Have you ever watched a polar bear defending its cub? Or the gorillas and elephants fighting off a predator just to protect their young? Do you observe how these moms ward off predators even if it cost them their lives? These animals are fiercely protective of their young and this desire to protect their young is an instinctive one. As parents, there is no impulse more natural than the desire of parents to protect their children from harm. While humans do not have to protect their young from the immediate dangers of predator animals, there are a thousand and one things we want to protect our teenagers from, whether it’s protecting them from bullies or from the pain they feel from the loss of a loved one, or from being body-shamed in class or from falling apart the night before a big speech. It’s the same desire to protect them from pain irrespective of the situation.
But can this be counter-productive?
In excessive quantities? Yes! Nobody wants to see their teenager in distress. We want to save them from any form of harm. However, the tendency to rush to their defence can end up aggravating their apprehensions rather than alleviating them. By shielding our teenagers from the parts of life that make them easily agitated, we can inadvertently discourage growth and impede the development of emotional agility (resilience). Have you wondered how many emotionally fragile teenagers are out there? According to Time Magazine, “adolescents today have a reputation for being more fragile, less resilient and more overwhelmed than their parents were when they were growing up.” If this doesn’t make you concerned, what will? We are raising adolescents who are spoiled or helicoptered because we are trying to NOT make the mistakes our parents made with us which is amazing! But you must know that in the midst of the mistakes our parents made, we turned out to be a more resilient generation. So, is there a way to eliminate the negatives from our parents’ own parenting style while absorbing the positives in order to raise resilient teenagers? Of course, there is. We offer courses, masterclasses, etc that cater to these things. Before we delve into how to raise resilient teenagers, let’s talk about what resilience is…
Resilience simply put, is bounce-back ability. It is the ability of our adolescents to bounce back to a pre-crisis state following a traumatic situation. In a dispensation where there are a lot more adolescent mental health crises now than ever recorded in human history, speaking about resilience is a non-negotiable discourse. Training our adolescents to be resilient is even more important now than ever before. The social clime in this dispensation is completely different from the kind we grew up in and that of our parents before us. It’s been a steady evolution over the years but with these advancements in civilization has come to a huge problem over time – the emotional fragility of our children.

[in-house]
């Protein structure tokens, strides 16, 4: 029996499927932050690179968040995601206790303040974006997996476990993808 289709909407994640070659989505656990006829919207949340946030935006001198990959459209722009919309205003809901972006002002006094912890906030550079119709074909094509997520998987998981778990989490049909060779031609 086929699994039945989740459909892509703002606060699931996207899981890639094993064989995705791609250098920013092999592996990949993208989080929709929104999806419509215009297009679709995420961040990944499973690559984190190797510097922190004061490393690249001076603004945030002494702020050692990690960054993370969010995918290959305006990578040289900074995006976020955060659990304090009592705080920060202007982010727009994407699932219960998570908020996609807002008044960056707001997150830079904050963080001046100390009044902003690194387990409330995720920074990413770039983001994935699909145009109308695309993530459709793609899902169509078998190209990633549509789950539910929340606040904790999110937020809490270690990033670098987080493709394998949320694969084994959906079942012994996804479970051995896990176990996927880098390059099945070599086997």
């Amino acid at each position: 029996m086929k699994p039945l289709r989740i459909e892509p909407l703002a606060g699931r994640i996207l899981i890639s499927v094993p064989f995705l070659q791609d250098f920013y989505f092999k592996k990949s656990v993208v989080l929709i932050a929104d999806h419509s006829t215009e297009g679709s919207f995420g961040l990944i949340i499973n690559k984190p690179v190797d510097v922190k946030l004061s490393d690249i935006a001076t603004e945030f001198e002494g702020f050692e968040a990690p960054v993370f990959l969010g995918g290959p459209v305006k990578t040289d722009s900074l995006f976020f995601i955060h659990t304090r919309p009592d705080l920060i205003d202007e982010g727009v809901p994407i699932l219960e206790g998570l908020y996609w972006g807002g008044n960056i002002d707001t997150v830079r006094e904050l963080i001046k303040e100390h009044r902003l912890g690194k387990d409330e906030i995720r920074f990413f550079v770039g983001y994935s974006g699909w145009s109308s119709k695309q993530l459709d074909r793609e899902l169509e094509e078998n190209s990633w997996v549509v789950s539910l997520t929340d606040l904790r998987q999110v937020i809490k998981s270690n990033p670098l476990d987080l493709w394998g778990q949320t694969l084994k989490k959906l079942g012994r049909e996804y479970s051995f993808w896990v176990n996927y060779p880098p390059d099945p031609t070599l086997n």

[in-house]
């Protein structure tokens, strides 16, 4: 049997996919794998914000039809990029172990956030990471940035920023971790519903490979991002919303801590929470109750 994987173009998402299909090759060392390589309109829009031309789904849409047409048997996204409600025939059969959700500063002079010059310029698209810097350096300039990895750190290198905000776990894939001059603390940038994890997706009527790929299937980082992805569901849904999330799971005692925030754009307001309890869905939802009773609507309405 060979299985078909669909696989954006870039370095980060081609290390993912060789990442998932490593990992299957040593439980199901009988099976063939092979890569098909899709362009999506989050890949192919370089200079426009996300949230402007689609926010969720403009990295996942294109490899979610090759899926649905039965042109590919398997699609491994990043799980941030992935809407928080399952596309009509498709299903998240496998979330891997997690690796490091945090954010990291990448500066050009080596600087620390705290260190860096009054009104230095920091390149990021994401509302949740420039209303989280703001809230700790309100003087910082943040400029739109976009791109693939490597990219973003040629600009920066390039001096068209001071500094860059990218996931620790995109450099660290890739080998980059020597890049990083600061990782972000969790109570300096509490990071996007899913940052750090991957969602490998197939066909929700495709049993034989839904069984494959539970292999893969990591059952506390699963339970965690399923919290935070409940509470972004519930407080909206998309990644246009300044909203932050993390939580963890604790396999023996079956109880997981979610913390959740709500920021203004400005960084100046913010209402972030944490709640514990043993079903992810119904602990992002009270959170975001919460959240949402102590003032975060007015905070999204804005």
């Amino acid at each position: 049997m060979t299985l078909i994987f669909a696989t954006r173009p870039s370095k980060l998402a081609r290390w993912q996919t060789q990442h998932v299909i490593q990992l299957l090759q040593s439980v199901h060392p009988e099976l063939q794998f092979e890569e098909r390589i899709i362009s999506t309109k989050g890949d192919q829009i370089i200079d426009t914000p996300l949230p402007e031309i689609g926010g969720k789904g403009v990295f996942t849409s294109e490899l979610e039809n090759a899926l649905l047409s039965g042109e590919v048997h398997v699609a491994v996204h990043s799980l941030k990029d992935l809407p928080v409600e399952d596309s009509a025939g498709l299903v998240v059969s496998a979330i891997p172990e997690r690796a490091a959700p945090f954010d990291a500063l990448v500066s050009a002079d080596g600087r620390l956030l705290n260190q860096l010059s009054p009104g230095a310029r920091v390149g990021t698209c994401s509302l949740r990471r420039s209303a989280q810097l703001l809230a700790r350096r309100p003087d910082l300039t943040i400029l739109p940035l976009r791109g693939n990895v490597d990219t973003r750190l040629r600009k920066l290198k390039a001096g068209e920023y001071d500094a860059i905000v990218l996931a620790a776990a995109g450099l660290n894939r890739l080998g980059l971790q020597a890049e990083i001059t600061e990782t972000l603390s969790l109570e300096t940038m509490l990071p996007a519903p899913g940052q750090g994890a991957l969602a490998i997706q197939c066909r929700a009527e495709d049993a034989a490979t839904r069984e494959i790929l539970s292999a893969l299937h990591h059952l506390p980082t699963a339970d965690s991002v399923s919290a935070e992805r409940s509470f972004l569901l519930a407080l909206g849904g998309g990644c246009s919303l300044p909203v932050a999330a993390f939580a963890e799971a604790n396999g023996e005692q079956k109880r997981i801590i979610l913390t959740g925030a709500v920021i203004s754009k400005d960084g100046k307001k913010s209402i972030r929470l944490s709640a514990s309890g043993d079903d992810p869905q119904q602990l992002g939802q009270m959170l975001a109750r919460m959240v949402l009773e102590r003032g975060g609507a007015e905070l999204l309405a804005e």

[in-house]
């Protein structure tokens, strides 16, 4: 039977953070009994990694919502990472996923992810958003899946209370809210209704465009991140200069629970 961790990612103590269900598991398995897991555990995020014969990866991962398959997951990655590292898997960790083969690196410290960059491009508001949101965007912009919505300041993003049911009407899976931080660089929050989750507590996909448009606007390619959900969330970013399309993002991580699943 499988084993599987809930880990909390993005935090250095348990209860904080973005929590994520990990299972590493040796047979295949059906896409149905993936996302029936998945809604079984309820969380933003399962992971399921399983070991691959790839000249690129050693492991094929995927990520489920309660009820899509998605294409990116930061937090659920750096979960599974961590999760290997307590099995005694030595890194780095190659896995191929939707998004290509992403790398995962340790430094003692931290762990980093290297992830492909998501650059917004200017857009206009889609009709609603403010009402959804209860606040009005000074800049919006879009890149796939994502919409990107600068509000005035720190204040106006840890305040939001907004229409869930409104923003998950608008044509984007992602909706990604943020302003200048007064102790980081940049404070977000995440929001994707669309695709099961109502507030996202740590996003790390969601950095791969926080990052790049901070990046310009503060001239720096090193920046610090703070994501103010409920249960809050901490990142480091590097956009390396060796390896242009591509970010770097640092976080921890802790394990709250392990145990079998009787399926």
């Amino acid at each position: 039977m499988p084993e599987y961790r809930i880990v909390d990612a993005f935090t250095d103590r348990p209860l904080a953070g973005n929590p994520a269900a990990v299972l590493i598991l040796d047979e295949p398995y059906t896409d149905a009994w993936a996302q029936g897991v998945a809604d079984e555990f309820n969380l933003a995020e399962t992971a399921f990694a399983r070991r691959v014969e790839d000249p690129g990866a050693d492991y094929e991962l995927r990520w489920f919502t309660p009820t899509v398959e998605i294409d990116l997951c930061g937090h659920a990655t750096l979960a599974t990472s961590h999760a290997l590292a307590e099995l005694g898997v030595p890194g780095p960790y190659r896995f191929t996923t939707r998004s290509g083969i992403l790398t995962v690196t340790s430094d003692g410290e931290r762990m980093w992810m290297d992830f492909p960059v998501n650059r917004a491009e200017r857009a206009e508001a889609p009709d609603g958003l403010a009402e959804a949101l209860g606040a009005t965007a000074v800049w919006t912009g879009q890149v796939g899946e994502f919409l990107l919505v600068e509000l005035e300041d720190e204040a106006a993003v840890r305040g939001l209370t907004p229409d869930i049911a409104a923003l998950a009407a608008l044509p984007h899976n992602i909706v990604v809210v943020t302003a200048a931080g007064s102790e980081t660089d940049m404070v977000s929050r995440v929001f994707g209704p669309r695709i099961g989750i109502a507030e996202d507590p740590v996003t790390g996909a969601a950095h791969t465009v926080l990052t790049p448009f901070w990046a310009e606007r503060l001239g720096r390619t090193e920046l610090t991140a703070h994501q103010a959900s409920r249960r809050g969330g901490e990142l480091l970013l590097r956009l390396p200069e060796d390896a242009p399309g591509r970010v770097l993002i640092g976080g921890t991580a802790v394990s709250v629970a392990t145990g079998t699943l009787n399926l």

We know how important resilience is or at least I do. If you were at my first webinar, HOW WELL DO YOU KNOW YOUR ADOLESCENT? you will be familiar to a great extent with my journey to adulthood. How turbulent it was. While I am not endorsing that any child goes through that, what I have found is that a lot of adolescents today cannot go through what I went through and still turn out right. It doesn’t mean I don’t have scars to show for my errors, it does however means I was able to bounce back. Developing that bounce-back ability is what I am concerned about. How do we expect our adolescents to grow if they are easily distressed by difficulty? In this age of social media likes and a false sense of accomplishment from the number of following one garners, how do we ensure that our adolescents measure success by higher standards than these fickle things? If social media pack up today and Instagram for example shut down, a lot of our adolescents might lose their sense of identities. How do we ensure that irrespective of what life throws at our adolescents, they are emotionally agile enough to bounce back? I will show you in a bit!
As parents, it is our duty to protect our children from harm and if it is within the power of our hands to do so, our children will never get to experience any form of negativity or adversity. But I ask, how will they gain mastery over their emotions? How will they rise above the fragility threatening this generation if they do not have practical situations to work out their resilience? Do you not realize that resilience is built in the midst of adversity and crisis situations? Besides, if you do not give them room to become emotionally agile, when they leave your nest, what are they to do when tough times come? Because tough times do come. You can play a big role in helping your teen build resilience and here are some ways we think you can help cultivate resilience in your adolescence:
- Do not see the crisis as a bad thing. That sounds super weird, right? Isn’t that why it is called a crisis in the first place? You may not know but the word “crisis” originates from the Greek word ‘krisis’ – which means ‘decisive moment’. Crises can therefore be seen as an opportunity. When handled appropriately, it can strengthen the bond between you and your adolescent. If you find out that your adolescent has been anorexic for a while, how you handle it can either break the communication lines between you and your teenager or strengthen them effectively. Having open lines of communication is what keeps crises from developing into full-blown disasters. Every crisis with your adolescent is also an opportunity to further strengthen your relationship. When your perception of crisis changes, your response follows suit almost immediately